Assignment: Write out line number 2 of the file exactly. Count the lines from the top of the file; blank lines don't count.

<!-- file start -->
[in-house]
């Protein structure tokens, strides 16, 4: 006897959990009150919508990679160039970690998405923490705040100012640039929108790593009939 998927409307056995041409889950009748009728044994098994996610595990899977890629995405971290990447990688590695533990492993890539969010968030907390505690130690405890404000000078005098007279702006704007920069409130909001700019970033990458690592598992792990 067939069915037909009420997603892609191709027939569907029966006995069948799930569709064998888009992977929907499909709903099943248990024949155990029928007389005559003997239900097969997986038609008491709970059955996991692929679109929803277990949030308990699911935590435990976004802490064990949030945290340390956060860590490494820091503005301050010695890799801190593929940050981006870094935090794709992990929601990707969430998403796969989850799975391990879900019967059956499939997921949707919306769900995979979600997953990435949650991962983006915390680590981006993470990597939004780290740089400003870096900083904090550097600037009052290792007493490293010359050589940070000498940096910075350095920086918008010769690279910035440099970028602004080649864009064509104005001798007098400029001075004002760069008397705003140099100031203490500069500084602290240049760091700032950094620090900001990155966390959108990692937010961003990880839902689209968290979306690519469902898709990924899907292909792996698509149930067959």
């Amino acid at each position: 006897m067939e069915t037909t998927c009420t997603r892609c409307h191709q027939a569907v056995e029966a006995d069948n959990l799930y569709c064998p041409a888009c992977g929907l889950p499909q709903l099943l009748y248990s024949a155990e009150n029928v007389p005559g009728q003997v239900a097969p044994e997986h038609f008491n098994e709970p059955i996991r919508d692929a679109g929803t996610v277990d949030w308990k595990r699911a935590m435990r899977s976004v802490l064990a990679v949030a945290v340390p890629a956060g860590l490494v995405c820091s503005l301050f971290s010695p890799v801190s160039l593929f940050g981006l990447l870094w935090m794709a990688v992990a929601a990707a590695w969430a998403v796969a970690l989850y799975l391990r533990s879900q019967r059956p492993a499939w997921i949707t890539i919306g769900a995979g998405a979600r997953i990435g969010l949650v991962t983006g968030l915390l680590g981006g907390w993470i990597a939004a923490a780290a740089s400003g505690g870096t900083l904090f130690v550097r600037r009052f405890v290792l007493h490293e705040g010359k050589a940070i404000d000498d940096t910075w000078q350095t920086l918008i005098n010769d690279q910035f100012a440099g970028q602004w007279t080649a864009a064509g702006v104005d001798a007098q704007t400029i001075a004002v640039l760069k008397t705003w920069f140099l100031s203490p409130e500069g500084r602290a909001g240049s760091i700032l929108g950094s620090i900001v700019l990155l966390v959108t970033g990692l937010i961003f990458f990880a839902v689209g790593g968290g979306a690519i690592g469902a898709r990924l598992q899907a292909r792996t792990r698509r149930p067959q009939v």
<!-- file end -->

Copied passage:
């Protein structure tokens, strides 16, 4: 006897959990009150919508990679160039970690998405923490705040100012640039929108790593009939 998927409307056995041409889950009748009728044994098994996610595990899977890629995405971290990447990688590695533990492993890539969010968030907390505690130690405890404000000078005098007279702006704007920069409130909001700019970033990458690592598992792990 067939069915037909009420997603892609191709027939569907029966006995069948799930569709064998888009992977929907499909709903099943248990024949155990029928007389005559003997239900097969997986038609008491709970059955996991692929679109929803277990949030308990699911935590435990976004802490064990949030945290340390956060860590490494820091503005301050010695890799801190593929940050981006870094935090794709992990929601990707969430998403796969989850799975391990879900019967059956499939997921949707919306769900995979979600997953990435949650991962983006915390680590981006993470990597939004780290740089400003870096900083904090550097600037009052290792007493490293010359050589940070000498940096910075350095920086918008010769690279910035440099970028602004080649864009064509104005001798007098400029001075004002760069008397705003140099100031203490500069500084602290240049760091700032950094620090900001990155966390959108990692937010961003990880839902689209968290979306690519469902898709990924899907292909792996698509149930067959």